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Poetry: He May Turn and Relent and Leave Behind a Blessing

Poem by Matthew Miller (inspired by Joel 2:12-14)

Photo by Aaron Burden on Unsplash

Last night, thunderstorms combed branches, splashing the mulberries’ face.

Streams of mercy on their dry roots, call for songs of low hush praise.

In last night’s bolts, wayward flashes, my son came downstairs half-awake.

He climbed in bed, in between us, snuggled in our half-smushed praise.

Solitary tick of seconds, opening up to sun’s first rays,

from the pine bush comes new birdsong, orchard rings with wood thrush praise.

In the half light, kettle steaming, I thumb and shuffle a thin page.

Spiraled pour to dampen the grounds, each drip dark with sweet crushed praise.

Midnight moons prick with mosquitoes. We are scorched on sunny days.

Morning jets, silent above us, cross the sky with white-brushed praise.

Waking is the softest hour, with its cool caress of grace.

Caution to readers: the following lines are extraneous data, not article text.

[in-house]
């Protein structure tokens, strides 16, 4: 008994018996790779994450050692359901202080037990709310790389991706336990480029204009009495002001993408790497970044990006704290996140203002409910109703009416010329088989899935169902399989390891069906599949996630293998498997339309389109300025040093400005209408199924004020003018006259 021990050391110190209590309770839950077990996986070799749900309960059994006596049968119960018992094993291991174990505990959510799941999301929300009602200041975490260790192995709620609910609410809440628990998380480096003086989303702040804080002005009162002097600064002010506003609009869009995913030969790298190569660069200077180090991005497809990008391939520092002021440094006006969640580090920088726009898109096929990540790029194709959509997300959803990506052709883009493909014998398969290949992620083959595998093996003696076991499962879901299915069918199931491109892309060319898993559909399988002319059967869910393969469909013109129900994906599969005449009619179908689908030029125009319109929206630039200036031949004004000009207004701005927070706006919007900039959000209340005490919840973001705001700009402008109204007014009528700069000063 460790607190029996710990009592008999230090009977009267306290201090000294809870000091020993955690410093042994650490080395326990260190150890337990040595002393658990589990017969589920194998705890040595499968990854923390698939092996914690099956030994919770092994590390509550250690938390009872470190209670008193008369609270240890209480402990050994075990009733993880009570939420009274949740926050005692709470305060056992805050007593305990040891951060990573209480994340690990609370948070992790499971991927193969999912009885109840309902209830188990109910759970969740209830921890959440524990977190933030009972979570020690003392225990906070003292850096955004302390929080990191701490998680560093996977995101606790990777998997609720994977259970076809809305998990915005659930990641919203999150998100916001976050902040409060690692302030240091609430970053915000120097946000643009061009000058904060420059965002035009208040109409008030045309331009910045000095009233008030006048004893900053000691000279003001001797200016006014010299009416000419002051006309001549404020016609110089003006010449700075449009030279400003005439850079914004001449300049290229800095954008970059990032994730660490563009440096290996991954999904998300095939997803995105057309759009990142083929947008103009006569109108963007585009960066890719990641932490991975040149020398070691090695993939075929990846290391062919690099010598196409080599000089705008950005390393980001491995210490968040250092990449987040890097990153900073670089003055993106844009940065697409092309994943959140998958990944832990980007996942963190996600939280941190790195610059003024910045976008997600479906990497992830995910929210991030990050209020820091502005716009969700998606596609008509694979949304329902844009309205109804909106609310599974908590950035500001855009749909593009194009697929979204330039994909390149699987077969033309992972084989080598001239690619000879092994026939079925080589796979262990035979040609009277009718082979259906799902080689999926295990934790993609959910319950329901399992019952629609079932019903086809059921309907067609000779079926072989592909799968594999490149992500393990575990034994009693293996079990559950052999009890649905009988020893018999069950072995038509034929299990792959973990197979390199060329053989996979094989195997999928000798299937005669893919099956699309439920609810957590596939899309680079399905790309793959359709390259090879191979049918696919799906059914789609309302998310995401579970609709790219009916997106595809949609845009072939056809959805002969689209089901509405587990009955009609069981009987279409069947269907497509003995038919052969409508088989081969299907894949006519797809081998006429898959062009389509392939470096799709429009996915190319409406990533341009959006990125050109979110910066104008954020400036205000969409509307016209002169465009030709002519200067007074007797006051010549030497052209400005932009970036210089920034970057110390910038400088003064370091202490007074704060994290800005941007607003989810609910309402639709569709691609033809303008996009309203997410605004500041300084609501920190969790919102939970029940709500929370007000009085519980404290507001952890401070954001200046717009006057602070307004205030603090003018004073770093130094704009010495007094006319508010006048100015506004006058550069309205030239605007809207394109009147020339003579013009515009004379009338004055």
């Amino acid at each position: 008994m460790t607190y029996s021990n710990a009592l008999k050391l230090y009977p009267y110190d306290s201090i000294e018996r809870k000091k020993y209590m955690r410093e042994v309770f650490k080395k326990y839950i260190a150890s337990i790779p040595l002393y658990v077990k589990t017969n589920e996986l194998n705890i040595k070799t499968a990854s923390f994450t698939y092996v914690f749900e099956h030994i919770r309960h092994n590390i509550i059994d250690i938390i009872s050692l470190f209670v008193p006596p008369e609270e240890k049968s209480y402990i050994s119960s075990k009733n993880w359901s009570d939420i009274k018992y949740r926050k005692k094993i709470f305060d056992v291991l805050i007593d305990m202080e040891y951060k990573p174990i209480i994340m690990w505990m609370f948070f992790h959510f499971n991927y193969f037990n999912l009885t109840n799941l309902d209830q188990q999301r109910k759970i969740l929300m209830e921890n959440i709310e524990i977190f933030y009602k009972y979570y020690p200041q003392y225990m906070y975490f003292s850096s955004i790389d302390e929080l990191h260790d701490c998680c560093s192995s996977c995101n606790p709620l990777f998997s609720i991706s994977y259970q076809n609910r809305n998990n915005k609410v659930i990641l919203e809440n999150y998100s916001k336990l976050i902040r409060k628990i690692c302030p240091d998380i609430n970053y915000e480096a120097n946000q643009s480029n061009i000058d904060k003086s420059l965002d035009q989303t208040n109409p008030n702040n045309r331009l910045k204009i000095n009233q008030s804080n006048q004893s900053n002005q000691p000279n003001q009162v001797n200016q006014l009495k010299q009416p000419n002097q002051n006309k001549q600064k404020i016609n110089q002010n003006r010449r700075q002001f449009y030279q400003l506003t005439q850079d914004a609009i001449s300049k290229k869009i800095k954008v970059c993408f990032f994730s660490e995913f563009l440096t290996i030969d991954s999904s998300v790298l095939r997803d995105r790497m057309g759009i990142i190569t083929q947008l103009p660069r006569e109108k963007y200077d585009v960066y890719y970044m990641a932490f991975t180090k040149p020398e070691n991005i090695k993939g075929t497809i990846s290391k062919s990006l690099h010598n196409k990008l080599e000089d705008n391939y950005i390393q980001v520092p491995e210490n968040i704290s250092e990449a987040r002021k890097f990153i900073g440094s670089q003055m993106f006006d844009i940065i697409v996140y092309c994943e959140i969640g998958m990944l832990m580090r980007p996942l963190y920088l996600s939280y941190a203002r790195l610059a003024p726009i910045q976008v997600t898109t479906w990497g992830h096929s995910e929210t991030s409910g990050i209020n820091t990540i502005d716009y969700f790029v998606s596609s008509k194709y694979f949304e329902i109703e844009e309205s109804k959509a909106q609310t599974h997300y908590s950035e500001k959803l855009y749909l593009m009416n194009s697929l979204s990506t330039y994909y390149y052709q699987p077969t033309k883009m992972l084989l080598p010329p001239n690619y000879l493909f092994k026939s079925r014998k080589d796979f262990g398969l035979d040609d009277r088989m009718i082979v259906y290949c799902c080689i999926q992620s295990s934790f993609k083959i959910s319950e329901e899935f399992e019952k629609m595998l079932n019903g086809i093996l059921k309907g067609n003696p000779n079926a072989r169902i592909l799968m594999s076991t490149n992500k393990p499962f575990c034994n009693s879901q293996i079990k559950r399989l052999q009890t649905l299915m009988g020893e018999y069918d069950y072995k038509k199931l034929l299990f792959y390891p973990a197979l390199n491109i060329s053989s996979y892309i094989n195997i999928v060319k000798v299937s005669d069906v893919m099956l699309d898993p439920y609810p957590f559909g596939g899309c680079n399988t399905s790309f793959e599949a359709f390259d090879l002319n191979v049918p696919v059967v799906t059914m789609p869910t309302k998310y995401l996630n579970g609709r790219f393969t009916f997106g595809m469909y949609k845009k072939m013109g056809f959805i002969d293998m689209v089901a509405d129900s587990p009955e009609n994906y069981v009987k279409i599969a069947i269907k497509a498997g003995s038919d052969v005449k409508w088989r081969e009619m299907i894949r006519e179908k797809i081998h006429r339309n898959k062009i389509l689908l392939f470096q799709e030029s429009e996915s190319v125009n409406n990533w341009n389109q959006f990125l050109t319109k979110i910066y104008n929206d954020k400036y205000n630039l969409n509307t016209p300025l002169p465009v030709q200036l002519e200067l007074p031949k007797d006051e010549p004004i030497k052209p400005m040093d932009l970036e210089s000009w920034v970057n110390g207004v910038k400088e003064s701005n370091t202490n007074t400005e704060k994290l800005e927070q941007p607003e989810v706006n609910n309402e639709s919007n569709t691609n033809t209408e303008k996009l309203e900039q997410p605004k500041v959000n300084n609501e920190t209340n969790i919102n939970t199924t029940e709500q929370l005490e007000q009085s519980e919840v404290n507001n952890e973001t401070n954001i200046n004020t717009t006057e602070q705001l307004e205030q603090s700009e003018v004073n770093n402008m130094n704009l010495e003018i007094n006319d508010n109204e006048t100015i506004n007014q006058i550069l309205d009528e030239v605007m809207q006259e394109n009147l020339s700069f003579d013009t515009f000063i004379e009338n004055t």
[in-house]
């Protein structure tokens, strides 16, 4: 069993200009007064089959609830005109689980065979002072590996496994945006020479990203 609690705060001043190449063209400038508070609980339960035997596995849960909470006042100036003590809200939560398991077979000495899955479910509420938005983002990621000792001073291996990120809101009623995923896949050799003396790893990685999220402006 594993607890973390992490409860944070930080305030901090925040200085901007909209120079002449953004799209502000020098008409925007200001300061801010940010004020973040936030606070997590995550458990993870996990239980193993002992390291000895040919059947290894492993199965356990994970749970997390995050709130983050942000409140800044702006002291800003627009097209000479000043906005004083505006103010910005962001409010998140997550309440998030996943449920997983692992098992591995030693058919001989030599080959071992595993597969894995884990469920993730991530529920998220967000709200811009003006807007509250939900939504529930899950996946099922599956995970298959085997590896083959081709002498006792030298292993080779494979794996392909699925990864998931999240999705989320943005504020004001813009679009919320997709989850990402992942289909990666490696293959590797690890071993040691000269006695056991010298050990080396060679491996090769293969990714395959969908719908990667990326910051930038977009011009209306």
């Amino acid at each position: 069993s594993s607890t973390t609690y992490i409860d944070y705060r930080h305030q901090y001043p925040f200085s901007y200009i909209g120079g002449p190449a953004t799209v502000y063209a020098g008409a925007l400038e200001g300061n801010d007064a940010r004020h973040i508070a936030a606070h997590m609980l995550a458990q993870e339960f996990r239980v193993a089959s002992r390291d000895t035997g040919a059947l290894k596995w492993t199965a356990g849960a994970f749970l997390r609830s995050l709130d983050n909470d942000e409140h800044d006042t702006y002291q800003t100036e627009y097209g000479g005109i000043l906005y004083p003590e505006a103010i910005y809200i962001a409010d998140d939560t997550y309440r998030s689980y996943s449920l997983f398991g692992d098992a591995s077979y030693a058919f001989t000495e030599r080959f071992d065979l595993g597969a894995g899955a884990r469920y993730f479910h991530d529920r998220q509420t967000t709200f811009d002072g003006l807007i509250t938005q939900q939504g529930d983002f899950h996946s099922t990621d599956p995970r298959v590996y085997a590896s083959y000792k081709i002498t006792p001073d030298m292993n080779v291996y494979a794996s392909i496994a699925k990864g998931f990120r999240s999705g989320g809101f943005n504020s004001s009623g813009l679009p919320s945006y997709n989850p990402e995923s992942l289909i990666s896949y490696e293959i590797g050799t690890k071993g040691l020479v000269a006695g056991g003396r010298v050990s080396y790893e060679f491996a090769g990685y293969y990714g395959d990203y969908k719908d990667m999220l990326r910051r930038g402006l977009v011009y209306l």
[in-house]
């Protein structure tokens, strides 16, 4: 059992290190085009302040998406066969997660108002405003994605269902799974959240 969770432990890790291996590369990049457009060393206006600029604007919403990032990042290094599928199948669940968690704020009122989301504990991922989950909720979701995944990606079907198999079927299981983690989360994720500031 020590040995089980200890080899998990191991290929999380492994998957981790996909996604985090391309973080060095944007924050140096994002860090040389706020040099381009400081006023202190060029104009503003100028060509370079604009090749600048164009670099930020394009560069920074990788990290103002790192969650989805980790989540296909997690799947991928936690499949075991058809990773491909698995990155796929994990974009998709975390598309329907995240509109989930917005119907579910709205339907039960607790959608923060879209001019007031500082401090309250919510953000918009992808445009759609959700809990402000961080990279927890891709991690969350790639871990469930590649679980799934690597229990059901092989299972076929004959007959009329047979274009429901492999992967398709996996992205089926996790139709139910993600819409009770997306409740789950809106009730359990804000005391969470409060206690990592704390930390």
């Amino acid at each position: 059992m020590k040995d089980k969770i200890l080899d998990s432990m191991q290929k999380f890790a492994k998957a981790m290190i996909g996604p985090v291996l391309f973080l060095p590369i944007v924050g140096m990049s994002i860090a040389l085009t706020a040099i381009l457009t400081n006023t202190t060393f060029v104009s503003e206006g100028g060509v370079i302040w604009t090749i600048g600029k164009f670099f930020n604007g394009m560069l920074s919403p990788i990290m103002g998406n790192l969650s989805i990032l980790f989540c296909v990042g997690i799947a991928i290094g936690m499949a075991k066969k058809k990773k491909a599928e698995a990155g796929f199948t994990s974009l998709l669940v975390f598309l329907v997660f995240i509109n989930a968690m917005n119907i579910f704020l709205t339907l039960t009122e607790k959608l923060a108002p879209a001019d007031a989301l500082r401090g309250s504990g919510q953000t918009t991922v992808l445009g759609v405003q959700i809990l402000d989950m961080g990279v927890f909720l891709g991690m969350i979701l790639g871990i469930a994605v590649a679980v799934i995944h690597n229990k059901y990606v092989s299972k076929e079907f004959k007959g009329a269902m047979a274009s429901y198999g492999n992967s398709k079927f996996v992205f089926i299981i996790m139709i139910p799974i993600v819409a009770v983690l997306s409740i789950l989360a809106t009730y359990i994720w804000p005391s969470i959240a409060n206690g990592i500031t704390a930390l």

Wrapped in blankets, gently clicking, all my words are full-flushed praise.

Half sun, half shadow, you have hollowed a compassionate place.

Since it’s quiet, I will whisper, add my voice to the rush of praise.

About Matthew Miller

Miller teaches social studies, swings tennis rackets, and writes poetry. He lives beside a dilapidated apple orchard in Indiana and tries to shape the dead trees into playhouses for his four boys. His poetry has been published in Flying Island, Remington Review and is forthcoming in Whale Road Review. For more, visit his website.

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